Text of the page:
|Jason Furman, chairman of the Council of Economic Advisers commented Friday: "The private sector has added 12.0 million jobs over 60 straight months of job growth, extending the longest streak on record. Today we learned that total nonfarm payroll employment rose by 295,000 in February, largely due to a 288,000 increase in private-sector employment. Although private-sector job gains in December and January were revised down, the private employment gains over the past twelve months total 3.2 million—the largest 12-month increase since 1998."|
US nonfarm payroll employment increased by 295,000 in February, and the unemployment rate edged down to 5.5% according to the Bureau of Labour Statistics (BLS) Friday. Employment rose in food services and drinking places, professional and business services, construction, health care, and in transportation and warehousing. Mining employment fell over the month. Meanwhile the broad rate was at 11% and the labour-force participation rate — the percentage of working-age persons in an economy who are employed or unemployed but looking for a job — fell to 62.8% in February from 62.9% in January. The figure is at the level it was at in March 1978 as an increasing number of women were joining the workforce — the BLS has tracked the participation rate since 1948 and since then it hit its historical peak in January through April 2000, when it was 67.3%.
Incorporating the revisions for December and January, which reduced nonfarm employment by 18,000 on net, monthly job gains have averaged 288,000 over the past 3 months. In the 12 months prior to February, employment growth averaged 266,000 per month.
Food services and drinking places added 59,000 jobs in February, compared with an average monthly gain of 35,000 over the prior 12 months.
Professional and business services employment increased by 51,000 in February. Employment continued to trend up in management and technical consulting services (+7,000), computer systems design and related services (+5,000), and architectural and engineering services (+5,000). Elsewhere in professional and business services, employment in temporary help services was little changed over the month.
Construction employment rose by 29,000 in February, about in line with job gains in the industry over the prior 12 months. In February, employment rose by 27,000 in specialty trade contractors, including a gain of 17,000 in the residential component.
Health care employment increased by 24,000 over the month, with job gains in ambulatory care services and in hospitals. Over the past 12 months, health care has added 356,000 jobs.
Transportation and warehousing employment rose by 19,000 in February. This job gain occurred mostly in couriers and messengers (+12,000).
In retail trade, employment continued to trend up over the month (+32,000). Over the past year, retailers have added 319,000 jobs.
Employment in manufacturing continued to trend up in February (+8,000). Within nondurable manufacturing, employment in petroleum and coal products fell by 6,000, largely due to a strike.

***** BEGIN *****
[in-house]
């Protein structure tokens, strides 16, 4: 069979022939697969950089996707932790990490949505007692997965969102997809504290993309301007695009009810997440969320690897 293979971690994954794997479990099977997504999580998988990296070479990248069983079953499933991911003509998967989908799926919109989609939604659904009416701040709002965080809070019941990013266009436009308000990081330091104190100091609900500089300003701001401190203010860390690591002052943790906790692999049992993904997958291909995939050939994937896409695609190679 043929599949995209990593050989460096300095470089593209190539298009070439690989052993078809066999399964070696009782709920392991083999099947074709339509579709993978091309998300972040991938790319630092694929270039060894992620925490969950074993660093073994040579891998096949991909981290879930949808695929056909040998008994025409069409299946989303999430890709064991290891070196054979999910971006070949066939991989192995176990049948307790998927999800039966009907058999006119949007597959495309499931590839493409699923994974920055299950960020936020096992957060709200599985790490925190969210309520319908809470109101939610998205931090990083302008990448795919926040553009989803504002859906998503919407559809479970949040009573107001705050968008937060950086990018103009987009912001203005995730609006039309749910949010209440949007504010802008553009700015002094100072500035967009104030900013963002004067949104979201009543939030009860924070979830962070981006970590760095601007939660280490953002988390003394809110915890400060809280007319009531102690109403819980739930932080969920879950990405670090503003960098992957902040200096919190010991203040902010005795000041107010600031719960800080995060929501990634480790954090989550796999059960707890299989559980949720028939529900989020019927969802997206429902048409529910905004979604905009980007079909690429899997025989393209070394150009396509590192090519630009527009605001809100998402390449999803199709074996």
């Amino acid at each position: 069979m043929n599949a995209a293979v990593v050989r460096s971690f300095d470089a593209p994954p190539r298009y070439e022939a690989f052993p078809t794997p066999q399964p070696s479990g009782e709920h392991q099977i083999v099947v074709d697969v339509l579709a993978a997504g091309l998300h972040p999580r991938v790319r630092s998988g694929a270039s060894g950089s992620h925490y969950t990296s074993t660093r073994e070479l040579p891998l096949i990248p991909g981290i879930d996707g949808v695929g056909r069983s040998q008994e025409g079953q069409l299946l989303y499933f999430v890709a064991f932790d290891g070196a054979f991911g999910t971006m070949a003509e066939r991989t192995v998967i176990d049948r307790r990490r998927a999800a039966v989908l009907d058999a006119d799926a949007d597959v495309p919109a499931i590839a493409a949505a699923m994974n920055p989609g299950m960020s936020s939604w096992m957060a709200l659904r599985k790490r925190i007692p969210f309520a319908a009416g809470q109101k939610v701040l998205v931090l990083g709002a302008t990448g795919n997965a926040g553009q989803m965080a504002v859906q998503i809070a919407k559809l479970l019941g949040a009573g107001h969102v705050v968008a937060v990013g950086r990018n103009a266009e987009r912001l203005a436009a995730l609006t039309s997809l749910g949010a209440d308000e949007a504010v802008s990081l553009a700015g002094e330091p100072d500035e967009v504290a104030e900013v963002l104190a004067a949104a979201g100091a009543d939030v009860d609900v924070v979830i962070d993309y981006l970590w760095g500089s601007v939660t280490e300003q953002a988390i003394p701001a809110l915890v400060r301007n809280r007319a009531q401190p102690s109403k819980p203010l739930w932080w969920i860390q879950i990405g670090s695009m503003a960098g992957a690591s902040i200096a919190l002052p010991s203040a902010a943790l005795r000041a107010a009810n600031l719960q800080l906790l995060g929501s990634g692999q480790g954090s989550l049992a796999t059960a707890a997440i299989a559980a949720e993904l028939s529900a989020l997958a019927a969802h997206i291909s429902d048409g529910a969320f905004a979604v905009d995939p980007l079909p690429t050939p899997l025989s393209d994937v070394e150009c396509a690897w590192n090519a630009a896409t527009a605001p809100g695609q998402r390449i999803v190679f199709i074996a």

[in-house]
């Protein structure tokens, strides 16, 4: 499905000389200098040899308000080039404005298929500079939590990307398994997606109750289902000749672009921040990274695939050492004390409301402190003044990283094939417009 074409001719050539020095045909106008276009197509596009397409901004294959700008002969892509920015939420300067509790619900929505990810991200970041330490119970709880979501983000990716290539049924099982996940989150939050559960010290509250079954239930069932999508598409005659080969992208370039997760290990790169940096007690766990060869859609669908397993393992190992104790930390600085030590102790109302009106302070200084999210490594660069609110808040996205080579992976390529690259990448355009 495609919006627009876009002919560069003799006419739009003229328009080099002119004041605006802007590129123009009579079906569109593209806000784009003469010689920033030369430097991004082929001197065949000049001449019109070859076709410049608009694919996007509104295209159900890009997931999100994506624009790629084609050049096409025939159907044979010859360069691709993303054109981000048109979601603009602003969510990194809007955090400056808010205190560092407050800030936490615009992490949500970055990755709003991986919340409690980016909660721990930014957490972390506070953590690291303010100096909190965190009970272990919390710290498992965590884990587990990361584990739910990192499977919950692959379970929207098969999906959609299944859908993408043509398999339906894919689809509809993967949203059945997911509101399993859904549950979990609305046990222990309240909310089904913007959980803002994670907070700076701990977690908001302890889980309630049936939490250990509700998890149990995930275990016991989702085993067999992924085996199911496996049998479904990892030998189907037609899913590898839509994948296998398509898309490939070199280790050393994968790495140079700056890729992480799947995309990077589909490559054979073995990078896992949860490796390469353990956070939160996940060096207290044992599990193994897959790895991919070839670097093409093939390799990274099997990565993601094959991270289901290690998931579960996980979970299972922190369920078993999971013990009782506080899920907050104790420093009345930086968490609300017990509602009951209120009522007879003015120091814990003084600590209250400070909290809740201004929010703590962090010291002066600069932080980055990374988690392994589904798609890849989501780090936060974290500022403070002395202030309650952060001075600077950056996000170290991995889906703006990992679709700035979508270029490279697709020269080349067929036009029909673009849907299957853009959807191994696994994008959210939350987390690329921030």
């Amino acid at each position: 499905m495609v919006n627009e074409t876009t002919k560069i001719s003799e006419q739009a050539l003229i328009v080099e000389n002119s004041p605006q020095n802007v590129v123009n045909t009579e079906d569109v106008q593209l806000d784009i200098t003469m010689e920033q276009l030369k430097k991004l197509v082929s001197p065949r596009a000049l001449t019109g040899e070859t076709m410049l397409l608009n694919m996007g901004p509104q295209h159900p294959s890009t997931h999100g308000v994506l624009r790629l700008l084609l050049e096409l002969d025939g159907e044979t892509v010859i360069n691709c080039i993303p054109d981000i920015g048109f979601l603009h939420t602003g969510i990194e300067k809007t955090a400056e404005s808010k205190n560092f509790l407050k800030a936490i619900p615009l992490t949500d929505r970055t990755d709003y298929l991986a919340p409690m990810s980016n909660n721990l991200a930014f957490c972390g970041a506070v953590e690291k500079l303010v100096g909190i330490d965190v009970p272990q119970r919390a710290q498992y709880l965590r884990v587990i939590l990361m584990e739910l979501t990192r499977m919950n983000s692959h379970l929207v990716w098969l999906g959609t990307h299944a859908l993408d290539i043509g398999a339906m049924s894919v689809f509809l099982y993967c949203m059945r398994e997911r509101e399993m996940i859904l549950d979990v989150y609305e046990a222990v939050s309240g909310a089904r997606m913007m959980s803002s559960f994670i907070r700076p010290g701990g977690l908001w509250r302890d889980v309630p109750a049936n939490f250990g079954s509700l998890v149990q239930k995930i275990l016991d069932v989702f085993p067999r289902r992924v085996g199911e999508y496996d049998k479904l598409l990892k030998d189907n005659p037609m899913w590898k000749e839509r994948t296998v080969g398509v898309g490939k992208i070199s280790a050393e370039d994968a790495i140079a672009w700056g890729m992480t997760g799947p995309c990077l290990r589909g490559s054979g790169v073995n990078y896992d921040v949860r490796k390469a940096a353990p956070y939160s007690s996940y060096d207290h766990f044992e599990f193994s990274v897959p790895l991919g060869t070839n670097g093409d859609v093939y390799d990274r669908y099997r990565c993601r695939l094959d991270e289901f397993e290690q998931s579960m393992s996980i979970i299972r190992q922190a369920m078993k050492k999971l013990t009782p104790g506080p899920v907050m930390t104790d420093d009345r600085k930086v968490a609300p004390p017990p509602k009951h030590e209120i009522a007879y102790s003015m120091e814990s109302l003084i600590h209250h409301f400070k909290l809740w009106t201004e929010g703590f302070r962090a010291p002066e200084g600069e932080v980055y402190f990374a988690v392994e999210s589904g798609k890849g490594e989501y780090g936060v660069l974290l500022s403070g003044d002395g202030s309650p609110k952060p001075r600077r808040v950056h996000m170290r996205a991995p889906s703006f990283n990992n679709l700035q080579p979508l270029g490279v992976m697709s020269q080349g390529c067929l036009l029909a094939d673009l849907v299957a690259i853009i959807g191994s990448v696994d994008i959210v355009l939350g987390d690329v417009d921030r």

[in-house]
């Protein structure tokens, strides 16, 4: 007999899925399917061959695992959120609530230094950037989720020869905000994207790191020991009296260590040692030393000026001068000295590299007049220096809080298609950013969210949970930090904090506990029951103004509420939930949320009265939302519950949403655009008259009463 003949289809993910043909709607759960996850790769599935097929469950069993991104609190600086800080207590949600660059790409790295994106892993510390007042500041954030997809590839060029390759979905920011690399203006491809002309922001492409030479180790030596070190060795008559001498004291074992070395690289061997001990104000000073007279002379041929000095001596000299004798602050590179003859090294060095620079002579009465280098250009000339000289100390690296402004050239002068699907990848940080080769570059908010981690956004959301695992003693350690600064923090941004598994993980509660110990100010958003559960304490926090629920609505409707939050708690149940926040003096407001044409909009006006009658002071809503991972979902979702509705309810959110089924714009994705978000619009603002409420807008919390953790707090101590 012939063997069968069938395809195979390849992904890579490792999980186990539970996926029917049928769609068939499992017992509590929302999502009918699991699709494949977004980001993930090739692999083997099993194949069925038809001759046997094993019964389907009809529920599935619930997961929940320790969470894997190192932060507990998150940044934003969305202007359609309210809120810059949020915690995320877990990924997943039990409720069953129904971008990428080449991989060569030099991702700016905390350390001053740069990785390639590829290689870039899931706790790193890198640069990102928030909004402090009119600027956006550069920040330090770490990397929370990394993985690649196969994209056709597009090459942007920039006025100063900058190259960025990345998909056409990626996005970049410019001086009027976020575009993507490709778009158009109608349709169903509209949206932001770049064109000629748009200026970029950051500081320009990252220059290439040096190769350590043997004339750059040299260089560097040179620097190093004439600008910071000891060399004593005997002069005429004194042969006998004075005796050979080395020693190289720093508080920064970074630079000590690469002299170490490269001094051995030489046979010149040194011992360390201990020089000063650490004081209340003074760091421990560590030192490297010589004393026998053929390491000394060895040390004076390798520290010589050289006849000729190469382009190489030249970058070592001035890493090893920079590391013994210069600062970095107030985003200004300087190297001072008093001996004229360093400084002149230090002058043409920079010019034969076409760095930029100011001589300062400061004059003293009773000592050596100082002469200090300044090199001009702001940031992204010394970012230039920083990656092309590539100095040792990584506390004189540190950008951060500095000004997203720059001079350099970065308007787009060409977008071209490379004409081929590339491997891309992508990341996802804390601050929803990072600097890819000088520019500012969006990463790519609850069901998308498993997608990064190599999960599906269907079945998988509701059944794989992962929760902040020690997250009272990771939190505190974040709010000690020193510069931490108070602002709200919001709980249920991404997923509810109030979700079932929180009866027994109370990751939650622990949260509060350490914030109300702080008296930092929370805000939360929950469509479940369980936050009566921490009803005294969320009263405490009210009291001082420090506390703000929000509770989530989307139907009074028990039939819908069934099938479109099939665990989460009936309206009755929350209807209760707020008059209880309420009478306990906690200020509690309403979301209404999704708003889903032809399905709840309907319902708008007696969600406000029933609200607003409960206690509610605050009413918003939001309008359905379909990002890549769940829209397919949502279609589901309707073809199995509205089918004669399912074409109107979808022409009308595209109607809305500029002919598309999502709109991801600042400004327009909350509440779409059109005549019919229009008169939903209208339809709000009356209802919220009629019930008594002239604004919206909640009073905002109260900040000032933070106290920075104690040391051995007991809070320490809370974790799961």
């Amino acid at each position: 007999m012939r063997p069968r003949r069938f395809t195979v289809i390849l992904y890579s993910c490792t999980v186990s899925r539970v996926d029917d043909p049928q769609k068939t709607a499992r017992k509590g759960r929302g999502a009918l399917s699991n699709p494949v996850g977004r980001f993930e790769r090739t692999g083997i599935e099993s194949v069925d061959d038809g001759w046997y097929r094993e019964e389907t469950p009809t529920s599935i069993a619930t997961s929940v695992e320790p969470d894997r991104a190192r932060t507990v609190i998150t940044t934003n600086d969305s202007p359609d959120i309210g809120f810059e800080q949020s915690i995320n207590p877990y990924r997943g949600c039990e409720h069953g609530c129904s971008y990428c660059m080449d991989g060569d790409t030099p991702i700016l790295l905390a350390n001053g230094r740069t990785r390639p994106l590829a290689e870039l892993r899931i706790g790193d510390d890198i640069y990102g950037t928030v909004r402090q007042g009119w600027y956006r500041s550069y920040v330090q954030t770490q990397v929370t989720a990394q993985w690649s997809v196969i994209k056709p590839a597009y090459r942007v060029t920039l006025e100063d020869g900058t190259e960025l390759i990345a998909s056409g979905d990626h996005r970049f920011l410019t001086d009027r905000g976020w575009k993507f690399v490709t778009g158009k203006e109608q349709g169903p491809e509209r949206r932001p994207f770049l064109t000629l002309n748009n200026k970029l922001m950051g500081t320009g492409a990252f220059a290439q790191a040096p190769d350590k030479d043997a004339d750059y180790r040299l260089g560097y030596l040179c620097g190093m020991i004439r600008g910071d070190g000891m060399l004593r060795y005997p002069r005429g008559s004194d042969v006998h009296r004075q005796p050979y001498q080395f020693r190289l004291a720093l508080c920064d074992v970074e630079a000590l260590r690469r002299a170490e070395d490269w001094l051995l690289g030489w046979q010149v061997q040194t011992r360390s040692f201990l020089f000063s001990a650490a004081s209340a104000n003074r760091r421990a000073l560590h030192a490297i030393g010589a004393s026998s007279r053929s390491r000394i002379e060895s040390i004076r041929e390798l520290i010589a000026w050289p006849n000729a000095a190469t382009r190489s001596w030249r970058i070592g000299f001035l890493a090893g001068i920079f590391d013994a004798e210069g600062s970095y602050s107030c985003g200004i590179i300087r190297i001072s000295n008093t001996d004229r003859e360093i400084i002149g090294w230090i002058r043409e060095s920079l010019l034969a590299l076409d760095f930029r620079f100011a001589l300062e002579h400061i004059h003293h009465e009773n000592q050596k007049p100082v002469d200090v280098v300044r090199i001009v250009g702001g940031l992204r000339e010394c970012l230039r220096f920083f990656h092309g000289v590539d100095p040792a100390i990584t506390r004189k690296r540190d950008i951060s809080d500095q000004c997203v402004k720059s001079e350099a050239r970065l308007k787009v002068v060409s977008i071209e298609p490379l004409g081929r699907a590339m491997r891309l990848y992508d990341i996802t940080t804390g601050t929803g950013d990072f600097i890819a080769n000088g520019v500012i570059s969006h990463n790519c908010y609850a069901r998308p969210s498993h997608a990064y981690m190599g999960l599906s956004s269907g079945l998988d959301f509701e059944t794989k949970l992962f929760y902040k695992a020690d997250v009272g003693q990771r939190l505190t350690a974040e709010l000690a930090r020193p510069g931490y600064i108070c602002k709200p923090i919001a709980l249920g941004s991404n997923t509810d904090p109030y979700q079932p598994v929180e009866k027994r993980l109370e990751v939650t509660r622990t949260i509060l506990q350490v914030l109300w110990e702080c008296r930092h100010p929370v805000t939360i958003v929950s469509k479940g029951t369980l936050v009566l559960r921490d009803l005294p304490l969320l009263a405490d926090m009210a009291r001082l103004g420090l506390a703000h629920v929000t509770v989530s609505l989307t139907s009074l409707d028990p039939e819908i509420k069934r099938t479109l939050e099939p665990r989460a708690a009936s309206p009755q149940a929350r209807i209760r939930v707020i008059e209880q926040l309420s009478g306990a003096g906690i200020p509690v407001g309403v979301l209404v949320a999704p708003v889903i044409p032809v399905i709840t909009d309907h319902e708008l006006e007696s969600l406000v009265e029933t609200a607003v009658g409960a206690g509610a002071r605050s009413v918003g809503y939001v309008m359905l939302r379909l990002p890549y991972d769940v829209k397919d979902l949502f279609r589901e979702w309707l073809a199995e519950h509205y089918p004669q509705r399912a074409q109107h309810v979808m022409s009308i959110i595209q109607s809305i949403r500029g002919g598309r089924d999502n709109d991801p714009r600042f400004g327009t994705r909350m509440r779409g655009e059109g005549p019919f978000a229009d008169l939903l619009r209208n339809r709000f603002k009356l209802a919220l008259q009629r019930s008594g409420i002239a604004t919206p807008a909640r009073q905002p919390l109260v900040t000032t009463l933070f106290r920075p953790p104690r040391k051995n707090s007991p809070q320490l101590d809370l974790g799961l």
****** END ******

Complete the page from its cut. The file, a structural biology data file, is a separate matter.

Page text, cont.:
Employment in mining fell by 9,000 over the month, mostly in support activities for mining.
Average hourly earnings of all employees on private nonfarm payrolls rose by 3 cents in February to $24.78. Over the past 12 months, average hourly earnings have risen by 48 cents, or 2.0%. From January 2014 to January 2015, the Consumer Price Index for All Urban Consumers (CPI-U) declined by 0.2%.
Turning now to the survey of households, both the unemployment rate, at 5.5%, and the number of unemployed persons, at 8.7m, edged down in February. Both measures were down over the year, by 1.2 percentage points and 1.7m, respectively.
In February, the number of unemployed persons who had been jobless for 27 weeks or more was little changed at 2.7m. These individuals accounted for 31.1% of the total unemployed. Over the past 12 months, the number of long-term unemployed is down by 1.1m.
The labour force participation rate was little changed at 62.8% in February and has remained within a narrow range of 62.7 to 62.9% since April 2014.
The employment-population ratio, at 59.3%, was unchanged in February. Over the year, the employment-population ratio is up by 0.5 percentage point.
In February, the number of people working part time for economic reasons was 6.6m, little changed over the month. These individuals, who would have preferred full-time employment, were working part time because their hours had been cut back or because they were unable to find full-time work.
Among people who were neither working nor looking for work in February, 2.2m were classified as marginally attached to the labour force, little changed over the year. These individuals had not looked for work in the 4 weeks prior to the survey but wanted a job, were available for work, and had looked for a job within the last 12 months. The number of discouraged workers, a subset of the marginally attached who believed that no jobs were available for them, was 732,000 in February, also little changed over the year.
In summary, nonfarm payroll employment increased by 295,000 in February, and the unemployment rate edged down to 5.5%.